Posts Tagged ‘University of Minnesota’

Reading a good book!

January 13, 2009

A new book landed on the doorstep last week! Usually I don’t mess with hardbacks – they are too hard to read in bed – but this one was a must have book for me. Titled Pioneers of Cardiac Surgery, this was written by Dr. William Stoney, himself a heart surgeon at Vanderbilt. I’ve only read 50 pages but I can already recommend the book highly!

Since Cardiac Surgery is such a new specialty, most of the book consists of interviews with some of the heroes of the field. This book grew out of an Oral History of Heart Surgery project at Vanderbilt, and Stoney edited out the “question and answer” format originally used, making each chapter flow smoothly. It’s almost as if you are sharing a cup of coffee with the surgeon, and asking him about his job! The first chapter is a pretty detailed overview of the history of heart operations, meant to include those doctors who have already passed on. I’ve been pleased to see photos of Dr. Vincent Gott and Dr. Alex Haller, both surgeons during my stay at Johns Hopkins Hospital. Frequent readers may remember that Haller was supposed to perform my first heart operation but was not available due to the weather; Gott stepped in for him.

Another interesting book for anyone interested in surgical history is King of Hearts: The True Story of the Maverick who Pioneered Open Heart Surgery. For a while there were only three places in the world performing heart surgery, and two of them were in the state of Minnesota. This book tells the story of Dr. Walter Lillehei and his work at the University of Minnesota. Lillehei developed the idea of using another living person as a “heart lung machine” for a patient – a situation that could have led to the deaths of two people if something had gone wrong!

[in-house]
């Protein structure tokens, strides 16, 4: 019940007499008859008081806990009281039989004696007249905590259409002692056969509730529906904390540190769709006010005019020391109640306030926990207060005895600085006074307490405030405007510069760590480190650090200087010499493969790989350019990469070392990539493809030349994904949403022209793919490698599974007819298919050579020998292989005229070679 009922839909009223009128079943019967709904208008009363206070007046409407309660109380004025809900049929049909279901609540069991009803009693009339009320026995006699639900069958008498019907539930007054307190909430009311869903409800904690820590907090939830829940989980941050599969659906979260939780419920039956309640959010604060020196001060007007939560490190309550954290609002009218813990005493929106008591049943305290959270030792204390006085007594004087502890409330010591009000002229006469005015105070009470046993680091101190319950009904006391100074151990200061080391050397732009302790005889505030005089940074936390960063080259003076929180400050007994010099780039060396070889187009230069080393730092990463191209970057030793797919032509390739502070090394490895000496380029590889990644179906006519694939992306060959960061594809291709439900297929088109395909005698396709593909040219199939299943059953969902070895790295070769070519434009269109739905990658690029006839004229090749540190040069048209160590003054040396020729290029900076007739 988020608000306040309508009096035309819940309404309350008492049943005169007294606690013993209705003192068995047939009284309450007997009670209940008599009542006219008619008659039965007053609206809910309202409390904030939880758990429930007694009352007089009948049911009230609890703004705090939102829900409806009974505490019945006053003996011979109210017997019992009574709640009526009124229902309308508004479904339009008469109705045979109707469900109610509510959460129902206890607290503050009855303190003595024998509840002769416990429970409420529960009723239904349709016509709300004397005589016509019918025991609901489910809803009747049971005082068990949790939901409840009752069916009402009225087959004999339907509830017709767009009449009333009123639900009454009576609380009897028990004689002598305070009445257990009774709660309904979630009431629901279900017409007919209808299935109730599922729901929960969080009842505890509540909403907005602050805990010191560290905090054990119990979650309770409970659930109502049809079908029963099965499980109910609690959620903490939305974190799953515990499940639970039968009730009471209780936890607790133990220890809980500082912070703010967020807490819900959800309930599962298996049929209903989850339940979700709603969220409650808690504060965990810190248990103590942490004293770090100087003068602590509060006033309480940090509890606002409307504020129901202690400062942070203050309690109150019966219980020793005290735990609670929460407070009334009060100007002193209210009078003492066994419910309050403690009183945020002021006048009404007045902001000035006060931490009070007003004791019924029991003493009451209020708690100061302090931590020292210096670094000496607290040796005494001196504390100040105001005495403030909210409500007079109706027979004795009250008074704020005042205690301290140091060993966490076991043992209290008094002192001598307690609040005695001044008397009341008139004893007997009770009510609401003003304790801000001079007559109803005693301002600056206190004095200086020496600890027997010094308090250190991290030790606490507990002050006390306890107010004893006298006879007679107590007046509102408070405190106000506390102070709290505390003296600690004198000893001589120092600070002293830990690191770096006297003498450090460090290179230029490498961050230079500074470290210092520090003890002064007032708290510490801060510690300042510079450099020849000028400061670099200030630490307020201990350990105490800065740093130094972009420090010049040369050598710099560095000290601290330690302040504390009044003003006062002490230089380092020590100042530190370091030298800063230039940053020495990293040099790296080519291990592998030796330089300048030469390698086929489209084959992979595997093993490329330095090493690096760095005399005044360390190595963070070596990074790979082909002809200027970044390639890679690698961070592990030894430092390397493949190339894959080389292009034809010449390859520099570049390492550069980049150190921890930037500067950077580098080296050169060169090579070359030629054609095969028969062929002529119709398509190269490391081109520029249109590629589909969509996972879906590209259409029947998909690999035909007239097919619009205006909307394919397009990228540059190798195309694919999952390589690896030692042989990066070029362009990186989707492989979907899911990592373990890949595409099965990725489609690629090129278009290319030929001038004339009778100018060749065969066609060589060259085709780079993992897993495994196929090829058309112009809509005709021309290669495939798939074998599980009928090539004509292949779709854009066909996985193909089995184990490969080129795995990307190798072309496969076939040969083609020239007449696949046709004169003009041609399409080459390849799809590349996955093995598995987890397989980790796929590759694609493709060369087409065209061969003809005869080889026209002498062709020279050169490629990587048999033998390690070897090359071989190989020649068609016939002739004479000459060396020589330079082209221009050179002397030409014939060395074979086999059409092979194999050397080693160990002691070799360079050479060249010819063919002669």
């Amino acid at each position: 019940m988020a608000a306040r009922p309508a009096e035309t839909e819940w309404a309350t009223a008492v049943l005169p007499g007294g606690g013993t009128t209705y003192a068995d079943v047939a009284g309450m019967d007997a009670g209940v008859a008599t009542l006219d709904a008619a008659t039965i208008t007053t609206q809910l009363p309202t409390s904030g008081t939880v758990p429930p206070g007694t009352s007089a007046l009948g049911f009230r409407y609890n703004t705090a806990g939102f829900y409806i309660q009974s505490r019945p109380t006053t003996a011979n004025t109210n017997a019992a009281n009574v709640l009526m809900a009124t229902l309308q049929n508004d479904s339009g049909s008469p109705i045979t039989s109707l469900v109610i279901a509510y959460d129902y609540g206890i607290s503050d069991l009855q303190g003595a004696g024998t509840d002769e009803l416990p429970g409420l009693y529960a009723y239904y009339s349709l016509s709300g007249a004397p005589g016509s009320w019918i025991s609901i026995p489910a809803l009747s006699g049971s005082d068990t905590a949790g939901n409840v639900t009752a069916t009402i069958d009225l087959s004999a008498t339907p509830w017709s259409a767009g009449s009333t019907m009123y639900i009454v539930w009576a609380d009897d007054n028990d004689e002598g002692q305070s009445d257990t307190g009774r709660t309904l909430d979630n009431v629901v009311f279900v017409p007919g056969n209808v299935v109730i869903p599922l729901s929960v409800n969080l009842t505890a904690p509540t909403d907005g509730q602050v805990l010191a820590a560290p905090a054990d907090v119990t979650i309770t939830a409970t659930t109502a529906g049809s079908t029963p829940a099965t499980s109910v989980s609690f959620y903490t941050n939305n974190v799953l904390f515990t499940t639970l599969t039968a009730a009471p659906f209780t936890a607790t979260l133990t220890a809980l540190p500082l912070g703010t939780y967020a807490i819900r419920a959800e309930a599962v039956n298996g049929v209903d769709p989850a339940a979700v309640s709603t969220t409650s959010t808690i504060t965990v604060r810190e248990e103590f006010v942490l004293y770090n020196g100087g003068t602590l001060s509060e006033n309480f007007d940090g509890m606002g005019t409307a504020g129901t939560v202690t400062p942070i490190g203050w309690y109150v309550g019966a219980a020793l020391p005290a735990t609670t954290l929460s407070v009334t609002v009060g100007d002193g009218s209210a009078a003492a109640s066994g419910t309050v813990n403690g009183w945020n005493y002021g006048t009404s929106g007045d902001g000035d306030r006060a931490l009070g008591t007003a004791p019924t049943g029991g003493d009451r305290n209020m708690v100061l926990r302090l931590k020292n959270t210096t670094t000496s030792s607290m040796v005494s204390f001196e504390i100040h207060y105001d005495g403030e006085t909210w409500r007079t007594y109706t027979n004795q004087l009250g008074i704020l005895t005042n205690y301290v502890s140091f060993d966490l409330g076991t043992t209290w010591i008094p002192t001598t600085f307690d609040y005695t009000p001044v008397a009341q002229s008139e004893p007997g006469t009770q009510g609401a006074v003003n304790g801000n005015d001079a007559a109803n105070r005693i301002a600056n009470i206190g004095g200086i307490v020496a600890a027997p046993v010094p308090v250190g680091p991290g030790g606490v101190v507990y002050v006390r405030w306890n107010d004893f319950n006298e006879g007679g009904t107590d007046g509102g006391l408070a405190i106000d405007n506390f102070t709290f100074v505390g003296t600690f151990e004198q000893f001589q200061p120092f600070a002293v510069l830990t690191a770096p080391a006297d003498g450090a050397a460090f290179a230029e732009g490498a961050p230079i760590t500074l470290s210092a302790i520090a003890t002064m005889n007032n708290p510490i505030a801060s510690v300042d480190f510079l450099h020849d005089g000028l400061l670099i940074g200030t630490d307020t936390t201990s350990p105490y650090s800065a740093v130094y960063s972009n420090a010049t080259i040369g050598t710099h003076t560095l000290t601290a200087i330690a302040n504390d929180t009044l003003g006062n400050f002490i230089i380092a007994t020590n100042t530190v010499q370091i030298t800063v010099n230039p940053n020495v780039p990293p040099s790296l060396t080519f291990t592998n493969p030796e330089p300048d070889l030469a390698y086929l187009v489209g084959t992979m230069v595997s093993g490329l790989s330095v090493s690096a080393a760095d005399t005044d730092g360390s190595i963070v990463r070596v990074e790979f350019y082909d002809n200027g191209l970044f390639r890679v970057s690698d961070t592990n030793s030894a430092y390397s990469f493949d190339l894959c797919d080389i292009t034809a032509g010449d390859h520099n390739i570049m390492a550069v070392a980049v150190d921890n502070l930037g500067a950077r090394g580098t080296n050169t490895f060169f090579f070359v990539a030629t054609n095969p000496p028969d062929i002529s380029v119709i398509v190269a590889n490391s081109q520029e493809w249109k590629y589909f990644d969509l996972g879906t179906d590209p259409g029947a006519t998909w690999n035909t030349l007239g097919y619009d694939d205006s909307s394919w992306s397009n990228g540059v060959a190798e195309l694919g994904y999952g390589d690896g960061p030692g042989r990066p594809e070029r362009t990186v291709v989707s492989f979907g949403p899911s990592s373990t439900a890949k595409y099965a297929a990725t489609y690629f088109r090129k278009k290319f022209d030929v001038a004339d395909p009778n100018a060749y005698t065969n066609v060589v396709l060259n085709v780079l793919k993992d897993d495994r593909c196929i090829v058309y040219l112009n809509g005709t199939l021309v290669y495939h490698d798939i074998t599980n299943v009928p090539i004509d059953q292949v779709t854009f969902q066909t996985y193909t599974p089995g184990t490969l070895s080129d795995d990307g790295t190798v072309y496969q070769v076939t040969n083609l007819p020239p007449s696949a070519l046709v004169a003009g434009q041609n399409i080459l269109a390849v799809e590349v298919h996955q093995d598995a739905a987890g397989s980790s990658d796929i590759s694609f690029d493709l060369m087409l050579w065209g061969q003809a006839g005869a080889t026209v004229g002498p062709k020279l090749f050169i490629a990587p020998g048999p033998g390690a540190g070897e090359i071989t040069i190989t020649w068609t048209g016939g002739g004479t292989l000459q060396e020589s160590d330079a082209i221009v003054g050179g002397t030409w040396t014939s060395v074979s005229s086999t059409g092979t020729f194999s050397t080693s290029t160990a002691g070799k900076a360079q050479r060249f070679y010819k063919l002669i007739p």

Yet another good look inside the Pediatric Cardiac Surgery field is Walk on Water: Inside an Elite Pediatric Surgical Unit which features Dr. Roger Mee and his staff at the Cleveland Clinic. Alas, this team no longer exists; Mee has retired to his native Australia and other members have gone their own ways.

Stanford University, New York City, and the country of South Africa are our destinations for the book Every Second Counts: The Race to Transplant the First Human Heart as Dr. Christiaan Barnard pulls off the impossible. His patient dies 18 days later, but time has proven that his effort was worth it.